Halloween Month Review: The Watcher in the Woods (1980)
Updated: Oct 16, 2020
Disney's scariest film?
The horror scene changed considerably since the release of The Texas Chainsaw Massacre (1974). It brought forth all the subconscious American fears kicking and screaming into mainstream cinema. The damage wreaked by the violence of the Vietnam war was fresh in people's minds and the film, perhaps, if not for the first time, then at least most effectively, used it to a powerful effect. It also made gore a staple of horror films.
No wonder Disney's The Watcher in the Woods stood out as a horror film. It harkened back to the old Hammer productions that played much more on the atmosphere and the plot than acknowledge any violence that is always an unmistakable part of the genre.
Based on the novel by Florence Engel Randall, the story involves a family moving into an isolated Gothic looking house owned by the eccentric Mrs. Aylwood (Betty Davis), where her daughter Karen (Kathrine Levy) had mysteriously disappeared from a Chapel some thirty years ago.
Something lurks in the woods and soon begins haunting the daughters of the Curtis family. Mirrors crack, blue lights flash, strange dreams invade the younger of the two girls Ellie (Kyle Richards) as Karen begins to communicate with her.
What kept me interested more than the film and the characters were the '80's aesthetic. Despite being a Disney film, The Watcher in the Woods keeps threatening to become a full-blown scary ghost story and the first half is admirably spooky.
The genre mash-up it becomes, however, is more interesting than you would expect - at least, theoretically.
I will not reveal the conclusion, but the promised horror film first becomes more of a mystery and then casually segues into a science fiction story. While the first move is well-done and seems like the inevitable part of the first, the second move is less convincing.
What hurts this film the most is the lack of good characterization. Helen Curtis (Carroll Baker), the girls' mother, is supposed to be a children's book author but is never seen working and the father, apparently a musician (David McCallum) conveniently disappears from the picture half-way through. He at least has one amusing scene playing the piano.
The rest of the cast including Karen's childhood friends are sketchily drawn too. But they are all good actors and try to make the best of what they get.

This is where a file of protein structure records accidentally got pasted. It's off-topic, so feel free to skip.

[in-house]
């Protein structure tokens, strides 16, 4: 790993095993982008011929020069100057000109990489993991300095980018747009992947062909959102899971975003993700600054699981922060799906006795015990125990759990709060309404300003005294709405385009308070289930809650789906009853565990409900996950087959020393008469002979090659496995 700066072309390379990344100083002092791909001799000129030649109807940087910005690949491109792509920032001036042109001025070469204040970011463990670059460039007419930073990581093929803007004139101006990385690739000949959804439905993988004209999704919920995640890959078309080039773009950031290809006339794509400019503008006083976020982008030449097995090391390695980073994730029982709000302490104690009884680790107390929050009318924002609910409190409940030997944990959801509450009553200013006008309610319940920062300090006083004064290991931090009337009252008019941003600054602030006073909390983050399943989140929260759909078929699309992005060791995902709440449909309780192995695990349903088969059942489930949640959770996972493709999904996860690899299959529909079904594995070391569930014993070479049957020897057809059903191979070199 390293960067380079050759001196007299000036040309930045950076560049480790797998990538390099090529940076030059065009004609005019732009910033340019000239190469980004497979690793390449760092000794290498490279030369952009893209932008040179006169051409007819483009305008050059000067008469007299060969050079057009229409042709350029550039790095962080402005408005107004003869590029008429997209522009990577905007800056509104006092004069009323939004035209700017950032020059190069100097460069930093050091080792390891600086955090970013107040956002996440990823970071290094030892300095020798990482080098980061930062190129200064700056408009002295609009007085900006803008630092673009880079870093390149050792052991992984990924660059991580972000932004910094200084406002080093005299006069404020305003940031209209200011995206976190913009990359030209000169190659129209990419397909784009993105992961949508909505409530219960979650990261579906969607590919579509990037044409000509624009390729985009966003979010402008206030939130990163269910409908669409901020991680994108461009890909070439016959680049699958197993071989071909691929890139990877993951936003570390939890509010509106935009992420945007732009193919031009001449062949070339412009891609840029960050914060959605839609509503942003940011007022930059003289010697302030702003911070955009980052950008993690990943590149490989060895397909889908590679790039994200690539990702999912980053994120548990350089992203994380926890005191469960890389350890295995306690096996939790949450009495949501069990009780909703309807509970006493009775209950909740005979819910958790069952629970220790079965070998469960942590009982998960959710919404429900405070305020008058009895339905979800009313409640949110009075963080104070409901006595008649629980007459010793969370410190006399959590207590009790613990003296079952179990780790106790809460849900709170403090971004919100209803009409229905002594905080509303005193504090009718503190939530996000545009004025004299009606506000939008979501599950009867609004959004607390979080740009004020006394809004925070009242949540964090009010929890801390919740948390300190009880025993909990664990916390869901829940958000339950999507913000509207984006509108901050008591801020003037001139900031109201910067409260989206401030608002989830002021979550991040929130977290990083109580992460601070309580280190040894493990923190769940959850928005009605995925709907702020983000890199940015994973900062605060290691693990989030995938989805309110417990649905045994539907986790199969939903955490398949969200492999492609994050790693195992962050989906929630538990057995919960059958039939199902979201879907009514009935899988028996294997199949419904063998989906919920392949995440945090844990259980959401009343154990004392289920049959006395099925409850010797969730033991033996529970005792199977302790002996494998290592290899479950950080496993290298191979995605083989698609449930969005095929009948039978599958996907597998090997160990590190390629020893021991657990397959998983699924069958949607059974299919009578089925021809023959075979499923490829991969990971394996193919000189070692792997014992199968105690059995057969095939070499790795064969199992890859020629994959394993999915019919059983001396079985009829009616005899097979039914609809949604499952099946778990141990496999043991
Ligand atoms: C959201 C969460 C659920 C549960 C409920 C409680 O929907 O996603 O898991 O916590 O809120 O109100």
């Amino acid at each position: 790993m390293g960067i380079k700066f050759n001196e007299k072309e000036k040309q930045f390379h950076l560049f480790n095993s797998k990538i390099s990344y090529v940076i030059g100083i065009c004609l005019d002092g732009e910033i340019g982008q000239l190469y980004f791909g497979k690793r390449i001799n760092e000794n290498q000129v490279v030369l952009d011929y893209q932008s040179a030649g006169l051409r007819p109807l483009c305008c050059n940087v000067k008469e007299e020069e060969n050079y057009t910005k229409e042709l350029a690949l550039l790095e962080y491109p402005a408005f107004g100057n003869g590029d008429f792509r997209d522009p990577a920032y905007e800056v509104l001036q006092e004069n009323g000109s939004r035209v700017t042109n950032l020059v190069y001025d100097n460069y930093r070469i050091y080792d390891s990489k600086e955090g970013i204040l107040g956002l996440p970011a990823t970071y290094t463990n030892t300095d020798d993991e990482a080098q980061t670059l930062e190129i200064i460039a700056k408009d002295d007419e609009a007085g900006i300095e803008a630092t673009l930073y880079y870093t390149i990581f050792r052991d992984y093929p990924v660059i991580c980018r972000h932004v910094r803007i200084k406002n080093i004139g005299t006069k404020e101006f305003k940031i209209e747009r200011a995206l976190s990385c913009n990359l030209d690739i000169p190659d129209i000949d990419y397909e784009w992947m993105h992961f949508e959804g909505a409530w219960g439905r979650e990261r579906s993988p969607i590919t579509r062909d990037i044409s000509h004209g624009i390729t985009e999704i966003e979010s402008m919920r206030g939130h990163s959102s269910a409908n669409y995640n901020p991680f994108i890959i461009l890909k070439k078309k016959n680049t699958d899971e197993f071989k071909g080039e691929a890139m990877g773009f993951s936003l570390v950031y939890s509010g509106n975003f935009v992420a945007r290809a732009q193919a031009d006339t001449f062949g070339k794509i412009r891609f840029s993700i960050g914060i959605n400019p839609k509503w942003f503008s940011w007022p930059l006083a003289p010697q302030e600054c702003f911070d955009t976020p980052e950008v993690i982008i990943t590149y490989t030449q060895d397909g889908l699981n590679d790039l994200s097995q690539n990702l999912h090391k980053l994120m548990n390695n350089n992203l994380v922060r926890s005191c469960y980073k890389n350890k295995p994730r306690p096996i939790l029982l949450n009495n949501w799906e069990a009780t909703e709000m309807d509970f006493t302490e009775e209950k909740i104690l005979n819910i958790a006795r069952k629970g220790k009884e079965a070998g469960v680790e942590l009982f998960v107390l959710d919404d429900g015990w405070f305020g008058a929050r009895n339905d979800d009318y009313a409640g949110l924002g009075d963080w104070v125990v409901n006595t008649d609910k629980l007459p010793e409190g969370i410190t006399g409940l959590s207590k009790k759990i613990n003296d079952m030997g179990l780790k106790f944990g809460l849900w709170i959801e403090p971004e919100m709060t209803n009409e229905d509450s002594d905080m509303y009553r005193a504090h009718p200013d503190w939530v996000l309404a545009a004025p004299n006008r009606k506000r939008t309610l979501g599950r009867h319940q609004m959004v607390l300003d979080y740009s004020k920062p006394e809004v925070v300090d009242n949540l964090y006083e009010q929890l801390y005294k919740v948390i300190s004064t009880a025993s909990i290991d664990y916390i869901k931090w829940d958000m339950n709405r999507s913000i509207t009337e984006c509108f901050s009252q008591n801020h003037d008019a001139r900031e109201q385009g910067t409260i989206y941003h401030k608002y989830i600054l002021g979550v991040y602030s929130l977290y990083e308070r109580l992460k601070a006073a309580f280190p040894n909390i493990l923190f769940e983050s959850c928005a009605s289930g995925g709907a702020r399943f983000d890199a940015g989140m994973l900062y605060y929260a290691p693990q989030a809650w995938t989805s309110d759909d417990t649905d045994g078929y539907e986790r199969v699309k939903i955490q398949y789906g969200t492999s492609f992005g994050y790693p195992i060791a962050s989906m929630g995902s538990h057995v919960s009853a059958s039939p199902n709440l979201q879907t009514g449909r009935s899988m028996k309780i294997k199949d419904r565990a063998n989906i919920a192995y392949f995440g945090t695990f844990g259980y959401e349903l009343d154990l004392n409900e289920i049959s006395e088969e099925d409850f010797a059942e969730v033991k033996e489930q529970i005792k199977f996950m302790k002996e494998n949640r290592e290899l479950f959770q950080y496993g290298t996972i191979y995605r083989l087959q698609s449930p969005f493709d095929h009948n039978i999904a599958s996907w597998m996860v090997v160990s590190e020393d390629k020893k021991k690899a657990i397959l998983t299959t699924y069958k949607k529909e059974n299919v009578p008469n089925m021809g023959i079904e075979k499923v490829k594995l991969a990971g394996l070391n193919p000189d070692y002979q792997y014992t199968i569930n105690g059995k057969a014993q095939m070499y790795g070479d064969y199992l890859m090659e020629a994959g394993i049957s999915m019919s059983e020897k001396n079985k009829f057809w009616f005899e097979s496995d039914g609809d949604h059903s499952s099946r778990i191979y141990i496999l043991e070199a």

It seems that people reserve the highest criticism for Lynn-Holly Johnson (who plays the main protagonist Jan Curtis). I didn't think she was especially bad but her performance becomes more unconvincing as the film progresses. Maybe, because situations become much more dramatic and demand more from as her and her character takes the centerstage in solving the mystery. It also does not help that she is required to be in almost all scenes.
(For what it's worth knowing, Lynn-Holly Johnson, a teenager here, became a "Bond Girl" the very next year with "For Your Eyes Only", starring Roger Moore!)
Bette Davis was under contract from Disney at the time and was, perhaps, left with no option but to star here. Her natural dignity adds much-needed nuance to her thinly written character and eventually, she too fares no better.
This film has a cult following of sort and many who had watched it upon release still swear by it. It is not bad and the first half is interesting but things begin to fall apart towards the end. I am not judging the film on its visual effects but as can be assumed it's rather wanting.
More a curious oddity than anything, The Watcher in the Woods is dated but has its share of spooky moments and is also makes for an interesting melange of genres. We don't really like the idea of remakes but this one is almost crying for one. The DVD is available by Anchor Bay.
EDITOR: This has already been re-made once with Anjelica Huston cast in the role of Mrs. Aylwood. That said, the results were not too bright again and there is still scope for reworking this.